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William Shakespeare





    Hamlet's trusted friend Horatio is a gentleman and a scholar, but he is not of the nobility, since he appears to have no position at court except in relation to the prince. Hamlet's much-quoted tribute to him before the Play Scene ("Give me that man / That is not passion's slave") points up the balanced nature of Horatio's personality, precisely the quality Hamlet himself lacks. Of course, Horatio is also not forced to undergo any experience as intense as those that Hamlet suffers through. In his moderation of temperament, as in his intermediate rank, he represents the Renaissance version of the ancient classical ideal, the man fortunate enough to live without either excessive joy or suffering in his life. His vaguely Roman name and his Roman-style attempt to join Hamlet in death at the end confirm this.


    Hamlet's two fellow students from Wittenberg are unmistakably members of the Danish nobility, and noticeably frivolous students compared to the serious Horatio. (The life Polonius fears Laertes may be leading in Paris probably has some similarity to theirs in Wittenberg.) Their names, which mean "wreath of roses" and "golden star," are authentic touches of local color, since both belong to aristocratic Danish families still in existence today. (Tradition, as usual unverifiable, says that two Danish nobles so named actually were sent on a mission to England in the late sixteenth century.) They are certainly courtiers skilled at politicking, and we learn enough from their evasion at their first meeting with Hamlet to justify his being suspicious of them. Whether they deserve to be put to death, however, is debatable, since they can have no idea of the king's true motives in employing them. On the other hand, the fact that they meddle in the business of kings and princes without questioning motives is a comment on their lack of principle, and Hamlet, in telling Horatio of their impending deaths, does not hesitate to draw the moral (Act V, Scene ii, lines 62-68).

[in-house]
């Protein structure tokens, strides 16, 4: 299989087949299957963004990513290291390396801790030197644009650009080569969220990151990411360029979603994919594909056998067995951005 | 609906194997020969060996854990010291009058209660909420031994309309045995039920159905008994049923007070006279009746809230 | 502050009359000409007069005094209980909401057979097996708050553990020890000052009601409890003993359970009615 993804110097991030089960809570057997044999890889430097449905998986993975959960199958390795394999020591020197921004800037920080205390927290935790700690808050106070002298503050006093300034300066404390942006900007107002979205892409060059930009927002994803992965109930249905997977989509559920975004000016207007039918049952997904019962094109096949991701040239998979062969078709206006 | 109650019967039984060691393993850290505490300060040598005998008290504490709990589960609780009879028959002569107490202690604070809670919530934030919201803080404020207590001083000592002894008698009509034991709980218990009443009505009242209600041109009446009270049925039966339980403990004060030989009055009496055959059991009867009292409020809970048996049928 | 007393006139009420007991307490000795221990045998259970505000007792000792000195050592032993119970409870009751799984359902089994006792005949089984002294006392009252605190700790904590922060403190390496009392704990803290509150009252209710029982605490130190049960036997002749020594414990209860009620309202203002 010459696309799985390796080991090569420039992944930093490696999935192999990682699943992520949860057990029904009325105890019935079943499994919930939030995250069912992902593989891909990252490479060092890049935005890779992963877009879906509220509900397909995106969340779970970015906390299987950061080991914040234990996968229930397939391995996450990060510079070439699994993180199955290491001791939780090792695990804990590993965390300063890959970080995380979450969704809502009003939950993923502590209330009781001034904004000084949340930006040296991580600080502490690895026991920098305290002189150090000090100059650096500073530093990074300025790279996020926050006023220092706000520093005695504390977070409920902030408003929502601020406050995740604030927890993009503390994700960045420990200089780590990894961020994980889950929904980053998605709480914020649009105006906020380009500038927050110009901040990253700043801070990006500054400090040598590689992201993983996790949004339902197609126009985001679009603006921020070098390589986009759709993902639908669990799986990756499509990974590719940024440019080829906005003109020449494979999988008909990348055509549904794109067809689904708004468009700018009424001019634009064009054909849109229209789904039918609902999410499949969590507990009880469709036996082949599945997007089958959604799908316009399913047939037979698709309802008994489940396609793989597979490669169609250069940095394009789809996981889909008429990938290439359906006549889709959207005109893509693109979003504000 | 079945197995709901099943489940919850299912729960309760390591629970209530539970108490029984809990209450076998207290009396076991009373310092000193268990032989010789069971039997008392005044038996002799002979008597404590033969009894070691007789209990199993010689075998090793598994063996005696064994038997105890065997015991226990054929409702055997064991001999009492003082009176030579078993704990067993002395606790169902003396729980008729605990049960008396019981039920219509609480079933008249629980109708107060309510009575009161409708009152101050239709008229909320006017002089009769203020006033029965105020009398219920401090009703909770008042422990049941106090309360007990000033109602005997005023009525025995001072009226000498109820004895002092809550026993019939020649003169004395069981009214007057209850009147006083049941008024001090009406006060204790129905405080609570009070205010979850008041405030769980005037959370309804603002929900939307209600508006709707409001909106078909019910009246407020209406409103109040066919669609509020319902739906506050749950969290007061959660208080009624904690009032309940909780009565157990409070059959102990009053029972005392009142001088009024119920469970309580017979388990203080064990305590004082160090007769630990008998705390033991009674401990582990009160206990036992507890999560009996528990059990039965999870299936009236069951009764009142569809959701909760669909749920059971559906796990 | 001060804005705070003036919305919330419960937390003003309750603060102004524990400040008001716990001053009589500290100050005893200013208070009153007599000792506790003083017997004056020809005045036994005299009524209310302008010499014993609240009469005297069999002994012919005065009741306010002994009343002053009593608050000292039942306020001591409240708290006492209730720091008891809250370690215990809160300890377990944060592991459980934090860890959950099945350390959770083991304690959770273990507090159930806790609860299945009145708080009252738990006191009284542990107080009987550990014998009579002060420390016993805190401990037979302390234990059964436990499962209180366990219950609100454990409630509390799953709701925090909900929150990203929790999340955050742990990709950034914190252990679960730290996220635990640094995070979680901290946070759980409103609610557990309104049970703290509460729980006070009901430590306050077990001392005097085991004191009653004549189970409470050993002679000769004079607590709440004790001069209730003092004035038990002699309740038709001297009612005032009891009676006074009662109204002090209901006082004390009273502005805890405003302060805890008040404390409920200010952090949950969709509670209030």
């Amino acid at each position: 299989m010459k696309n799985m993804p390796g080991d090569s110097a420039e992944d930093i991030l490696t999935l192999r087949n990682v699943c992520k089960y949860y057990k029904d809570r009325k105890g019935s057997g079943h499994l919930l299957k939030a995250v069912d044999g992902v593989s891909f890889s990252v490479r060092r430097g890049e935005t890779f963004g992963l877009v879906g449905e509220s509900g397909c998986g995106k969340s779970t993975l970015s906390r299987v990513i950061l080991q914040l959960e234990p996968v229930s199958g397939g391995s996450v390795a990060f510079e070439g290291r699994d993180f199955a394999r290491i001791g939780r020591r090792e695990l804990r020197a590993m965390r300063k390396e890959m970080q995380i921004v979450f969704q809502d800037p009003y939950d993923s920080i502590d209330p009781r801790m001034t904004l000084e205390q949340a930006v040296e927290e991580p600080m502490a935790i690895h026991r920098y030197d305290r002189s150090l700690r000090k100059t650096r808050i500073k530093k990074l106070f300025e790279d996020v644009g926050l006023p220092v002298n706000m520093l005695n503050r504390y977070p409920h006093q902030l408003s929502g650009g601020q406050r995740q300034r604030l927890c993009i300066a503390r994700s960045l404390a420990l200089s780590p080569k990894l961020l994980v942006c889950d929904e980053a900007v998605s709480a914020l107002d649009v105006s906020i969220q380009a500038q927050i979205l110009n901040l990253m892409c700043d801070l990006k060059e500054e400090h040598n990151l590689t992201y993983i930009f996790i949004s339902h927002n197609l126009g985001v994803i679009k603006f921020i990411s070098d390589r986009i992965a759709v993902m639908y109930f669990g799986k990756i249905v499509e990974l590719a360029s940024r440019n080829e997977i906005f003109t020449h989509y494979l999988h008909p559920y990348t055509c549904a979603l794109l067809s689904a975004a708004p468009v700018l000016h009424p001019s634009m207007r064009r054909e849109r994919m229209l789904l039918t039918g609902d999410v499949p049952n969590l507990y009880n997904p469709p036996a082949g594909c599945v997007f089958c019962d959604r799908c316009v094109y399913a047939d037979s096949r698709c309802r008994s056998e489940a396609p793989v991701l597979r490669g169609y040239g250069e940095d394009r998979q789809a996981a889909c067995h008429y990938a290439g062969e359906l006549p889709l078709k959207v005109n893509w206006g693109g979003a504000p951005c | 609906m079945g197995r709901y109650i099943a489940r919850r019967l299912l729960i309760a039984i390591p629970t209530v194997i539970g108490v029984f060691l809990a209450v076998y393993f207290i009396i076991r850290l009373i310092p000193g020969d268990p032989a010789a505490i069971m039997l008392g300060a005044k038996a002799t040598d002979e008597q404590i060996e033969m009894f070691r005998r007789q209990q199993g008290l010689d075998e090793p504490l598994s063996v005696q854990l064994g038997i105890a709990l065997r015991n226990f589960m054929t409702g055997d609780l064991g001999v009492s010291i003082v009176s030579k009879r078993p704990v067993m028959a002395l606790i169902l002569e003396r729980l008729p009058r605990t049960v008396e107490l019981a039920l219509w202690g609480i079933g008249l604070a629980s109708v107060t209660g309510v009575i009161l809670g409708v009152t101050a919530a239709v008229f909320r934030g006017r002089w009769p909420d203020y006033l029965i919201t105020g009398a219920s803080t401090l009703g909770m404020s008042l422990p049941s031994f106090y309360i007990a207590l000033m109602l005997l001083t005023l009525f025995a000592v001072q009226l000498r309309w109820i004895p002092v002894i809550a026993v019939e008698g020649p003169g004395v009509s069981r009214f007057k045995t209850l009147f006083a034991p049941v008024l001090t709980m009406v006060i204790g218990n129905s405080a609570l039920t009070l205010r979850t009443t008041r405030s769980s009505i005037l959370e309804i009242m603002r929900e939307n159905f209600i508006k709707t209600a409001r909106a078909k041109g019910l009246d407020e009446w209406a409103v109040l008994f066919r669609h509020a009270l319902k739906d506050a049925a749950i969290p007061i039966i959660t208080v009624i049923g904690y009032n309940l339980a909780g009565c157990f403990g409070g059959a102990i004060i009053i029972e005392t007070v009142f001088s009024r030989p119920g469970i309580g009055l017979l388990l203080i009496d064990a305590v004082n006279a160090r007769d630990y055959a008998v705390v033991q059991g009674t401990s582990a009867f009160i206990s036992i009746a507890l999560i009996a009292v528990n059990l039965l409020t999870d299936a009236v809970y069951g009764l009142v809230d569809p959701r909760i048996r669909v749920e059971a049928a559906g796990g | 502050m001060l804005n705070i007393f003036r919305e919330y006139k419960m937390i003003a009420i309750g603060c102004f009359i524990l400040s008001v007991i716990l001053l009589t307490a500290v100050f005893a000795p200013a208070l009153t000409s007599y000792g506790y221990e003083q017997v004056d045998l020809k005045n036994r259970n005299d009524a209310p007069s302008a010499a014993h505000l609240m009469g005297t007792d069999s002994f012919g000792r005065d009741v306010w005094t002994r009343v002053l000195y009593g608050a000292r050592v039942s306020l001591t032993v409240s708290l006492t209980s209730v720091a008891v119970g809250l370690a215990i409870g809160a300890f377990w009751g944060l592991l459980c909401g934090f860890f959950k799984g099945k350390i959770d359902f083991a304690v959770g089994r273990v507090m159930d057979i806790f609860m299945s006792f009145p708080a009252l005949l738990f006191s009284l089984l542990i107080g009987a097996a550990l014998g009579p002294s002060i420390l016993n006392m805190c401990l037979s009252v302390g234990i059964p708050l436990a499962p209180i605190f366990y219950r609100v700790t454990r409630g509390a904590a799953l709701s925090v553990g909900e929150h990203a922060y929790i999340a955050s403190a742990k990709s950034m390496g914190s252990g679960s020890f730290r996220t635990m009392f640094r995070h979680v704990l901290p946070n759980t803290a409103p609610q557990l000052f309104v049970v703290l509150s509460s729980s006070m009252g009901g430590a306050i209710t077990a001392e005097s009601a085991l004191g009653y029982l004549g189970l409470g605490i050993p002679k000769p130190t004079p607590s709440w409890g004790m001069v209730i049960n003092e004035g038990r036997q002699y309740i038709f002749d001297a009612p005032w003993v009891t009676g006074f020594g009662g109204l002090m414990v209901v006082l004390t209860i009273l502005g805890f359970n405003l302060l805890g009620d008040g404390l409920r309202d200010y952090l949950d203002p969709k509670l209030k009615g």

The prince of Norway is a conventional, correct, ambitious military man, yet he is more an image in the play's structure than an individual personality. Fortinbras' chief role is to remind you, in the sphere of politics and kingship, of what Hamlet is not, just as Laertes does in the realm of family honor. Fortinbras figures in the play three times: at the beginning, when Horatio and, later, Claudius discuss his actions; in the middle, when Hamlet meets his troops; and at the very end. Like Hamlet, Fortinbras is the nephew of a reigning king, who is physically weak as Hamlet's uncle is morally weak. The throne of Norway being occupied, he seeks conquests elsewhere, never questioning their value. When he assumes the throne, he reverses the military victory that was the great triumph of King Hamlet's life. Fortinbras displays his inability to understand Hamlet when he orders a military funeral for him and declares that Hamlet would have made an excellent king. (He couldn't possibly know this; in any case, it's not likely to be true, at least not by Fortinbras' own standards.) In short, Fortinbras' soldierlike ability to ignore the moral complexity of life is a sort of saving grace for him. He is aptly summed up in his name, French for "strong-of-arm."


[Hamlet Table of Contents] []

© Copyright 1984 by Barron's Educational Series, Inc.
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